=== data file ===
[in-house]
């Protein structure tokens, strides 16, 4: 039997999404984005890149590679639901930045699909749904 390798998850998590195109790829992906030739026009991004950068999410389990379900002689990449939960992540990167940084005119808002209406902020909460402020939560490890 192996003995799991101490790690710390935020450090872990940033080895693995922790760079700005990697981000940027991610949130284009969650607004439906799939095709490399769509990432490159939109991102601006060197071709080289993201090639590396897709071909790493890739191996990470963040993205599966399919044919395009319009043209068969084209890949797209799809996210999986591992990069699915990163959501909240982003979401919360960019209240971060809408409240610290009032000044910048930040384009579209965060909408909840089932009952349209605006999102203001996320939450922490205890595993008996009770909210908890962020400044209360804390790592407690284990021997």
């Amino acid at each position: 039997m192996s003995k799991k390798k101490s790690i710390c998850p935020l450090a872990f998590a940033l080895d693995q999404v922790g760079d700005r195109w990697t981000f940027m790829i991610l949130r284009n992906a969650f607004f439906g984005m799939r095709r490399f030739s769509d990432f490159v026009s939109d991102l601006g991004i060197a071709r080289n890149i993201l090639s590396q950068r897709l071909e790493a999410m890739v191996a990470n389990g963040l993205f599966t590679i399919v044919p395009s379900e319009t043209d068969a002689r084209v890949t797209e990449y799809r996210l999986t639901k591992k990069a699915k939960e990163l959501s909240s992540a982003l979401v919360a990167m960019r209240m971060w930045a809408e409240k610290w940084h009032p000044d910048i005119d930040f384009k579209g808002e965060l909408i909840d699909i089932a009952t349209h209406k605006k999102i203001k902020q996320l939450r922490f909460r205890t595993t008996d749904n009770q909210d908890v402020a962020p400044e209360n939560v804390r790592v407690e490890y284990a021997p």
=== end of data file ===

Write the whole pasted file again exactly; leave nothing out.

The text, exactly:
[in-house]
């Protein structure tokens, strides 16, 4: 039997999404984005890149590679639901930045699909749904 390798998850998590195109790829992906030739026009991004950068999410389990379900002689990449939960992540990167940084005119808002209406902020909460402020939560490890 192996003995799991101490790690710390935020450090872990940033080895693995922790760079700005990697981000940027991610949130284009969650607004439906799939095709490399769509990432490159939109991102601006060197071709080289993201090639590396897709071909790493890739191996990470963040993205599966399919044919395009319009043209068969084209890949797209799809996210999986591992990069699915990163959501909240982003979401919360960019209240971060809408409240610290009032000044910048930040384009579209965060909408909840089932009952349209605006999102203001996320939450922490205890595993008996009770909210908890962020400044209360804390790592407690284990021997």
């Amino acid at each position: 039997m192996s003995k799991k390798k101490s790690i710390c998850p935020l450090a872990f998590a940033l080895d693995q999404v922790g760079d700005r195109w990697t981000f940027m790829i991610l949130r284009n992906a969650f607004f439906g984005m799939r095709r490399f030739s769509d990432f490159v026009s939109d991102l601006g991004i060197a071709r080289n890149i993201l090639s590396q950068r897709l071909e790493a999410m890739v191996a990470n389990g963040l993205f599966t590679i399919v044919p395009s379900e319009t043209d068969a002689r084209v890949t797209e990449y799809r996210l999986t639901k591992k990069a699915k939960e990163l959501s909240s992540a982003l979401v919360a990167m960019r209240m971060w930045a809408e409240k610290w940084h009032p000044d910048i005119d930040f384009k579209g808002e965060l909408i909840d699909i089932a009952t349209h209406k605006k999102i203001k902020q996320l939450r922490f909460r205890t595993t008996d749904n009770q909210d908890v402020a962020p400044e209360n939560v804390r790592v407690e490890y284990a021997p």